Brewing with Candy Syrup

Discussion in 'General Brewing Discussions' started by Frankenbrewer, Jul 23, 2019.

  1. Frankenbrewer

    Frankenbrewer Well-Known Member

    Joined:
    Jul 19, 2019
    Messages:
    458
    Likes Received:
    688
    Trophy Points:
    93
    Location:
    Connecticut
    I'm sure this has been asked before but here it goes. I want to brew an IPA with candy syrup. When is the optimal time to add the syrup? I have not been using a secondary ferm. Thanks for your help!
     
  2. J A

    J A Well-Known Member

    Joined:
    Jan 19, 2016
    Messages:
    3,473
    Likes Received:
    2,686
    Trophy Points:
    113
    Location:
    Austin, Texas
    Anytime is fine...it's just extra sugar for fermentation. Might as well throw it in the kettle as a late addition. Any character it might add will be lost in an IPA so it's just going to add ABV and thin the body of the beer somewhat.
     
  3. Frankenbrewer

    Frankenbrewer Well-Known Member

    Joined:
    Jul 19, 2019
    Messages:
    458
    Likes Received:
    688
    Trophy Points:
    93
    Location:
    Connecticut
    so did I waste money (not much) thinking that the syrup would provide flavor in the final brew?
     
    J A likes this.
  4. Mark Farrall

    Mark Farrall Well-Known Member

    Joined:
    Oct 19, 2017
    Messages:
    1,301
    Likes Received:
    1,422
    Trophy Points:
    113
    Location:
    Melbourne Australia
    Depends how dark. Really dark and flavoursome, maybe. But the lighter candy syrups are generally just expensive table sugar (though plenty of people can convince themselves it makes a difference, but then I do that with many things myself).
     
  5. Frankenbrewer

    Frankenbrewer Well-Known Member

    Joined:
    Jul 19, 2019
    Messages:
    458
    Likes Received:
    688
    Trophy Points:
    93
    Location:
    Connecticut
    its Blood Orange syrup, very light in color. I'll add it late in the boil see what happens
     
  6. J A

    J A Well-Known Member

    Joined:
    Jan 19, 2016
    Messages:
    3,473
    Likes Received:
    2,686
    Trophy Points:
    113
    Location:
    Austin, Texas
    Blood Orange is going to be different from Candi-syrup.What's the actual product you're talking about? Puree is very different from syrup if that's what you have.
     
  7. Nosybear

    Nosybear Well-Known Member

    Joined:
    Jul 16, 2012
    Messages:
    9,361
    Likes Received:
    6,588
    Trophy Points:
    113
    Location:
    Aurora, CO, USA
    If you used light Candi syrup, yes, all you did was add inverted table sugar. Darker syrups have quite a bit of flavor. And I'm confused about the blood orange thing. Most candi syrups aren't flavored. I think you may be talking about a different kind of syrup and if so, it's the flavor that matters. The sugars in the syrup will ferment, you'll get alcohol and lowered body.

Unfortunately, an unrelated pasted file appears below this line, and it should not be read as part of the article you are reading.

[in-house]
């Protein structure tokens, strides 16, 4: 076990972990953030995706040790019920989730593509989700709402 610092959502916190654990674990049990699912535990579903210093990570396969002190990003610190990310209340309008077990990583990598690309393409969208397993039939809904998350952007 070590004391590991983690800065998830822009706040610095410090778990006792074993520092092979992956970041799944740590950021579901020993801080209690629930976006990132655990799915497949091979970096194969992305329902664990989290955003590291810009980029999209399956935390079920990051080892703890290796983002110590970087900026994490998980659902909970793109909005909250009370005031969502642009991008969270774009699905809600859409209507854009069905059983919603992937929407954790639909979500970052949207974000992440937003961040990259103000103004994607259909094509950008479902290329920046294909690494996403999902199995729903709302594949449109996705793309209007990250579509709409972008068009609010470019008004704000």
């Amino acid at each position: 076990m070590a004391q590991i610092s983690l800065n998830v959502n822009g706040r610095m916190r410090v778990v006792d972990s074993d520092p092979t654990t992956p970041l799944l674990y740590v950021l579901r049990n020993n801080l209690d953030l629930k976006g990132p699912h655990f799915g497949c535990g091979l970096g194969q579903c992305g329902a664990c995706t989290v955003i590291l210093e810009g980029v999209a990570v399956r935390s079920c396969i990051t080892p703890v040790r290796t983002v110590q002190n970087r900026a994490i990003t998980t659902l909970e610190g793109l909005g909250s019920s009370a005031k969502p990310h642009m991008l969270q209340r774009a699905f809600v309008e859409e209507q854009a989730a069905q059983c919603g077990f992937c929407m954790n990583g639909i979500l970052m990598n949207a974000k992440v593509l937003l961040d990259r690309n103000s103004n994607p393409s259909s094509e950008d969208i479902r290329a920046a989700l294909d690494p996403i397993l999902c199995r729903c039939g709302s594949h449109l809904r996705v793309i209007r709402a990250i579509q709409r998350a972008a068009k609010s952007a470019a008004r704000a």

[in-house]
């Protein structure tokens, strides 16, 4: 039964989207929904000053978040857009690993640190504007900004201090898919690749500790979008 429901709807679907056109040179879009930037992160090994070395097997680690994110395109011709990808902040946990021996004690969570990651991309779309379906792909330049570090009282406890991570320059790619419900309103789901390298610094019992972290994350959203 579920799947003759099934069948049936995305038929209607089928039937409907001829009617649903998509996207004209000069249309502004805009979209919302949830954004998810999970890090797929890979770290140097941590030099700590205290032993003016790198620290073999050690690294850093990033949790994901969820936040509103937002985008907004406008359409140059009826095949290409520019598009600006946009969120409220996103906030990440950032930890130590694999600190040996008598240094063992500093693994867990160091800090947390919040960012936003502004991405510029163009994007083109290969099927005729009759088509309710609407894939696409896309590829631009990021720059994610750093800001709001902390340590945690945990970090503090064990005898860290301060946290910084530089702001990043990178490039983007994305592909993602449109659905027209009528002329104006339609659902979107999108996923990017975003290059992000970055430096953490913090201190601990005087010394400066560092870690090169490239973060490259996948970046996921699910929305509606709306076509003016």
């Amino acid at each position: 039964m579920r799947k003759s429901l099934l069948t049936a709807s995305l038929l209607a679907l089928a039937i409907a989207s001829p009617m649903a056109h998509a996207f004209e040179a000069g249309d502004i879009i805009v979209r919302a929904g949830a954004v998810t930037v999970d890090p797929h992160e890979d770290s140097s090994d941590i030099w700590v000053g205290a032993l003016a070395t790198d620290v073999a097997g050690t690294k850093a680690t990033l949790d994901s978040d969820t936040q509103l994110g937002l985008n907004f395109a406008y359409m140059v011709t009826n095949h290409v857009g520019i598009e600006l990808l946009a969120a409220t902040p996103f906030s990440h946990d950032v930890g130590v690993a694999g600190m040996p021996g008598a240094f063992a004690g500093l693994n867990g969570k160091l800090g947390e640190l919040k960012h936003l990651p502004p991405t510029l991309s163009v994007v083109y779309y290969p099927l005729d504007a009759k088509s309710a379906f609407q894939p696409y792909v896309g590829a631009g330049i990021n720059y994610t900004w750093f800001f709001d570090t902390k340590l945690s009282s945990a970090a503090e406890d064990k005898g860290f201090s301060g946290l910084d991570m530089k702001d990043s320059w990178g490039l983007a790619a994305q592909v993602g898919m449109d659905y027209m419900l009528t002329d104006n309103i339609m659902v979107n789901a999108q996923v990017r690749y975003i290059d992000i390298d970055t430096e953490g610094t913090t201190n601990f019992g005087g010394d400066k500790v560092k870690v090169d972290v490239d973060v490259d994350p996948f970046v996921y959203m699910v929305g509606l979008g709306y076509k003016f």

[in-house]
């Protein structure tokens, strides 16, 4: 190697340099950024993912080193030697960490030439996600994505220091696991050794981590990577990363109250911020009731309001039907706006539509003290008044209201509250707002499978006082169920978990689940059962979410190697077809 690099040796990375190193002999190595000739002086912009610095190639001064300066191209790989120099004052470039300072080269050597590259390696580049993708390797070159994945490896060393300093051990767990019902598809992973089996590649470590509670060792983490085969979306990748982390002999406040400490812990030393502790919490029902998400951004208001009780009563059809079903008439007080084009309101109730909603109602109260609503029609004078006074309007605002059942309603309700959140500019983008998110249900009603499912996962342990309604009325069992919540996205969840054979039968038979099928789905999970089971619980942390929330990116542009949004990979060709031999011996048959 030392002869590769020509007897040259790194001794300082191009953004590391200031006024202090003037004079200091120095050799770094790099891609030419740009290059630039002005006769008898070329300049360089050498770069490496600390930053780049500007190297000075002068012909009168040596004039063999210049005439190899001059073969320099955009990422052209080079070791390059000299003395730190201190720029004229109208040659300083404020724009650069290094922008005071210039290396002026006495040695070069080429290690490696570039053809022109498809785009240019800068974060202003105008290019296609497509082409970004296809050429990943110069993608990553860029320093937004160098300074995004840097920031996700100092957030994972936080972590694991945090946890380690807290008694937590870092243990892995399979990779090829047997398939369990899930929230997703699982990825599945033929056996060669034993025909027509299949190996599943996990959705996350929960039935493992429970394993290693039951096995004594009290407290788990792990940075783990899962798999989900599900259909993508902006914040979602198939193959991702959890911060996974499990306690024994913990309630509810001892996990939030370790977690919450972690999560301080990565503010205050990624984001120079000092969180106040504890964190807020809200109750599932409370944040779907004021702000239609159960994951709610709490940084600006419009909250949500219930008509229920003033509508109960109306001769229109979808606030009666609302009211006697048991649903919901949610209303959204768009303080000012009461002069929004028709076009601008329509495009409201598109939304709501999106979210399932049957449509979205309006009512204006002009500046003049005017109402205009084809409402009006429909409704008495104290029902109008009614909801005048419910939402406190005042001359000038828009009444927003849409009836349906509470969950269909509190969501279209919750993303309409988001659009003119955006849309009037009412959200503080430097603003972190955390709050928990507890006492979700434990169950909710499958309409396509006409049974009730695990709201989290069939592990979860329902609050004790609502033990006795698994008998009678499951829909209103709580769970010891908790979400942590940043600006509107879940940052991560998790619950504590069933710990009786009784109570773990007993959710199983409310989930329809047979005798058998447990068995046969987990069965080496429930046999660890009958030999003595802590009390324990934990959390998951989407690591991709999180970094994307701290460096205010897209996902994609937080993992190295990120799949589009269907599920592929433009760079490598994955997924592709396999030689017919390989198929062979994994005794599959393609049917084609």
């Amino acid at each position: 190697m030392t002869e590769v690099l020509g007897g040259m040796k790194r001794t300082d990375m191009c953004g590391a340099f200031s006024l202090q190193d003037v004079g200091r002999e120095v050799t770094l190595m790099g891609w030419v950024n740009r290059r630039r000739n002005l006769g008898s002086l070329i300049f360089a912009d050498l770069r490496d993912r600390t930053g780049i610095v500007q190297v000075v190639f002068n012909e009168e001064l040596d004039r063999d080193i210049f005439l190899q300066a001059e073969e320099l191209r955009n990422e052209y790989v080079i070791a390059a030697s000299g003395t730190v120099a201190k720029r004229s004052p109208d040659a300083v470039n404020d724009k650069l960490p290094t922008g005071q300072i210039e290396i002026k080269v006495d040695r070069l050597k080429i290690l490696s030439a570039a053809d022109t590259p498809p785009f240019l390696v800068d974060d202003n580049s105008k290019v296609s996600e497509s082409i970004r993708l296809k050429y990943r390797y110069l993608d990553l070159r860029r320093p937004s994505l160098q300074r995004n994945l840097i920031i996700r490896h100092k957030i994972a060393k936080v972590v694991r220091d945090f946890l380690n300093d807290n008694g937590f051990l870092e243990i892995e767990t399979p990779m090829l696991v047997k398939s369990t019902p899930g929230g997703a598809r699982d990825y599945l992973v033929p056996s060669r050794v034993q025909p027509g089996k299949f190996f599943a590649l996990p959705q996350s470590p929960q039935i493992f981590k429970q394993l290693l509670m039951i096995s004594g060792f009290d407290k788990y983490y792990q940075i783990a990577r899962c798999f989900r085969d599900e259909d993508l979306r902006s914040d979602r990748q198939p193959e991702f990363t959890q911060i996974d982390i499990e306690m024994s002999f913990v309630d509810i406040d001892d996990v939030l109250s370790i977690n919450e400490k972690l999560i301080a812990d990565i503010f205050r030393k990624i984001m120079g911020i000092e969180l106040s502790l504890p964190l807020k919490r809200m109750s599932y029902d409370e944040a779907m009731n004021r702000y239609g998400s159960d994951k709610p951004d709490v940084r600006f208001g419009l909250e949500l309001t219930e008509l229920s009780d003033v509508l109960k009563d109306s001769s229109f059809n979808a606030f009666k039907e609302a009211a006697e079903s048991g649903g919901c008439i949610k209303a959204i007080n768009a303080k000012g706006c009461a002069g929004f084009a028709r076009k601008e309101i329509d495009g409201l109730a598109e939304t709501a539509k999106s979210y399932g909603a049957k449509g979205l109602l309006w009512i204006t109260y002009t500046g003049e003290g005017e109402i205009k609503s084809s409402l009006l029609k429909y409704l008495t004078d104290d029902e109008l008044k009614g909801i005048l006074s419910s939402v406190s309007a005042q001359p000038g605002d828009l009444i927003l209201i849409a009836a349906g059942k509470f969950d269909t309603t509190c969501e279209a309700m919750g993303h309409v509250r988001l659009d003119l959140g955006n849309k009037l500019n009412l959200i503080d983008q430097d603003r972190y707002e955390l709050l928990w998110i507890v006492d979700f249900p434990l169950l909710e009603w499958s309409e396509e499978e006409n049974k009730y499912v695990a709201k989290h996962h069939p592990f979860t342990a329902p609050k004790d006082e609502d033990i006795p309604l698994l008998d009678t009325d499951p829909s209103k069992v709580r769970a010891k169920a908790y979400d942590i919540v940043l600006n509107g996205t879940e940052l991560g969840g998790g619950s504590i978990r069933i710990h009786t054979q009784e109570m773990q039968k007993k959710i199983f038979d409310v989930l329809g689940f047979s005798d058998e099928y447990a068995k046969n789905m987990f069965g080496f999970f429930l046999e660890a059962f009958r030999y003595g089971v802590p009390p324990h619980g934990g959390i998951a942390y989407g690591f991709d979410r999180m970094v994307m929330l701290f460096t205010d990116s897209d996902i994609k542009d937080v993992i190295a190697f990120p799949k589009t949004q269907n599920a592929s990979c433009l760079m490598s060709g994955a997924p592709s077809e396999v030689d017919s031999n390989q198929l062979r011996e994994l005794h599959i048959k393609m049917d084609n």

Candi syrup is inverted sucrose (table sugar) syrup that may have been caramelized to make it darker. I believe you are talking about a flavored simple syrup, which is a supersaturated sucrose syrup, no inversion, just a lot of sugar in water. And finally, puree is just fruit run through a blender, I don't think you're talking about that and besides, for blood oranges, it's the zest, the outer layer of the skin, that carries most of the flavor.
     
  8. Michael Thomas Scott

    Joined:
    Jul 31, 2019
    Messages:
    4
    Likes Received:
    0
    Trophy Points:
    1
    My tiny experience with IPAs I found out adding "special" sugar types really makes no difference. At least not in my taste buds. Who knows you may be on to something here with that "blood orange thing" you're trying out, but i never heard about it :)
     
  9. Frankenbrewer

    Frankenbrewer Well-Known Member

    Joined:
    Jul 19, 2019
    Messages:
    458
    Likes Received:
    688
    Trophy Points:
    93
    Location:
    Connecticut
    It smelled great going into the fermenter and I took a taste test beforehand. I'll see what the finished product gives me in a few more days.
     
  10. 56 Firedome

    56 Firedome Active Member

    Joined:
    May 14, 2019
    Messages:
    151
    Likes Received:
    126
    Trophy Points:
    43
    Gender:
    Male
    Occupation:
    Retired
    I've been adding Blood Orange Juice from the fruit (not Puree) to IPAs & Saisons for years. I used the puree the 1st couple of times but took an additional step to end up with juice as the puree consumed almost a gallon at transfer to the keg. I add it to the secondary & often fermentation restarts. I get raves at Brewers night.
    I also use Palisades Peaches in the Saison. Another set of raves.
     
    Trialben likes this.
  11. Nosybear

    Nosybear Well-Known Member

    Joined:
    Jul 16, 2012
    Messages:
    9,361
    Likes Received:
    6,588
    Trophy Points:
    113
    Location:
    Aurora, CO, USA
    The juice makes more sense than a blood orange candi syrup... I can imagine it would give it some really interesting flavors. I've also done the Palisade Peach thing: I lost so much beer to fruit pulp I don't think I'll try it again. Are you talking about Brewer's Night at the Brew Hut in Aurora? If so, let me know who you are (private message) so we can do a bottle swap next time.
     
  12. Brewer #222202

    Brewer #222202 New Member

    Joined:
    Jul 16, 2019
    Messages:
    26
    Likes Received:
    19
    Trophy Points:
    3
    Gender:
    Male
    Occupation:
    Semi retired
    So now you've got me curious! (cuz I love blood oranges). Does the blood orange juice add any color, and when would be the best time to add it? I am working on a pale tripel, but I want just a tinge of pink in it, and all the specialty malts I've tried ruin the pale color.

    And how much would be appropriate for a 5 gallon batch to add just a touch of color?
     

Share This Page

arrow_white